We found out the next day that my mom, who is on Coumadin fell and hit her head and broke her nose in several places. Thankfully, she is okay, but did have surgery the following week- normally I'd have been there in a New York minute but there was just no way. I have yet to miss a rotation day, and damn, since this was THE rotation, I was not going to start that now. I had my 4 days off (scheduled and I arranged shifts to allow for that) and I knew she was in good hands.

Several more annoying things happened, all connected in some way to each other to create a chain of "ughs".  But...

Today... I can laugh a bit at it all because-

Art is doing SO much better than anyone could have ever expected. Yes- margins were clear and nodes as well.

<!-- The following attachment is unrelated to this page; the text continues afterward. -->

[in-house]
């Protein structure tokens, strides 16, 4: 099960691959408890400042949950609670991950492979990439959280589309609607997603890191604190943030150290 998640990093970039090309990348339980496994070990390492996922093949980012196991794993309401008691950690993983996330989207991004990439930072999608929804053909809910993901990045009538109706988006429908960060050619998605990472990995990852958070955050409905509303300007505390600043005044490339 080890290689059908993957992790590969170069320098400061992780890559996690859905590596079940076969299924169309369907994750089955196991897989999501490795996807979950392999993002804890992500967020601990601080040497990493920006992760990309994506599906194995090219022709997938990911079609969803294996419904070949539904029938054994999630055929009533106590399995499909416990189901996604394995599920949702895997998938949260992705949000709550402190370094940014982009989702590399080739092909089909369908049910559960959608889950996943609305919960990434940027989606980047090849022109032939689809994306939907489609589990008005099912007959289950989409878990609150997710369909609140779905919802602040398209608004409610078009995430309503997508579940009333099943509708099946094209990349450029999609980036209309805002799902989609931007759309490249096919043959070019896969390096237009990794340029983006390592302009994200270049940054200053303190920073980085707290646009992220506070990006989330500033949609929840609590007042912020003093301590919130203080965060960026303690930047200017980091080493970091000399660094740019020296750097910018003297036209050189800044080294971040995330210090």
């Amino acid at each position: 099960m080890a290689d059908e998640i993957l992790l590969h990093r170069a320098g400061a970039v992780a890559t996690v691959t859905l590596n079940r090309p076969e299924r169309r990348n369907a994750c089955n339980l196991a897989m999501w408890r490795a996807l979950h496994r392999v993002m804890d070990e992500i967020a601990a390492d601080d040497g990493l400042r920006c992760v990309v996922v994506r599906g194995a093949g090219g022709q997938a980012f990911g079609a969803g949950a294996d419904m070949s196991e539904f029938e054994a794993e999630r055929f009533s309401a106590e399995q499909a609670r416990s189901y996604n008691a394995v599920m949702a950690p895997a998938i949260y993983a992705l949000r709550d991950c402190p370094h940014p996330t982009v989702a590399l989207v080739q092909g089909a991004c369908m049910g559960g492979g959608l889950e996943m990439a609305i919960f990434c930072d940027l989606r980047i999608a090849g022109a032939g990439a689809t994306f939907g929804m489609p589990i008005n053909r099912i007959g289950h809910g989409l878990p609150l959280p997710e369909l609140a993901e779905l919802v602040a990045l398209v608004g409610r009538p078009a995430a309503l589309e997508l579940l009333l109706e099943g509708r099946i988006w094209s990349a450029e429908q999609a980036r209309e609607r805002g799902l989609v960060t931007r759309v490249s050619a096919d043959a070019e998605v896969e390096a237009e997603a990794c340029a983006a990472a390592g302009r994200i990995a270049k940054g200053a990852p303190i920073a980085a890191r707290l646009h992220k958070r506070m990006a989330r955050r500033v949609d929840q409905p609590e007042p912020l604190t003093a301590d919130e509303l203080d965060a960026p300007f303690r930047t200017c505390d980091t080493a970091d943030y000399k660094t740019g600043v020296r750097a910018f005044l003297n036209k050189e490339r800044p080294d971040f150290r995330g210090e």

Nick not only kicked A** on midterms, but finally heard and is now a U of M student starting Summer 2012.
My mom sounds great and is doing well!
 I got A's on my last 4 rotations. I have heard back from the NY ED residency program, so that might be on track, and have a job interview at the UMHS, and remain hopeful that EPMG might offer a fellowship again in ED for PA's.
I had a great meeting with my program director that instead of being the dressing down I was convinced I thought it must be, instead turned out to be a huge moral booster, unexpected but oh-so-nice.

Finally, our sweet "White kitty" Lucas, who has been quite sick, remains alive, and holding on. We are not sure what his deal is, but he is quite sick. Hopefully he turns the corner- but I thought last Thursday that for sure he would not be alive today. He is. The vet remains totally baffled. But, he is thus far still here.

There are a lot of great ED stories to share, and moments that make me SO happy I am on this path, but Adios February. I am more than ready for  March, despite turning 50!

Thursday, February 16, 2012

Another flower added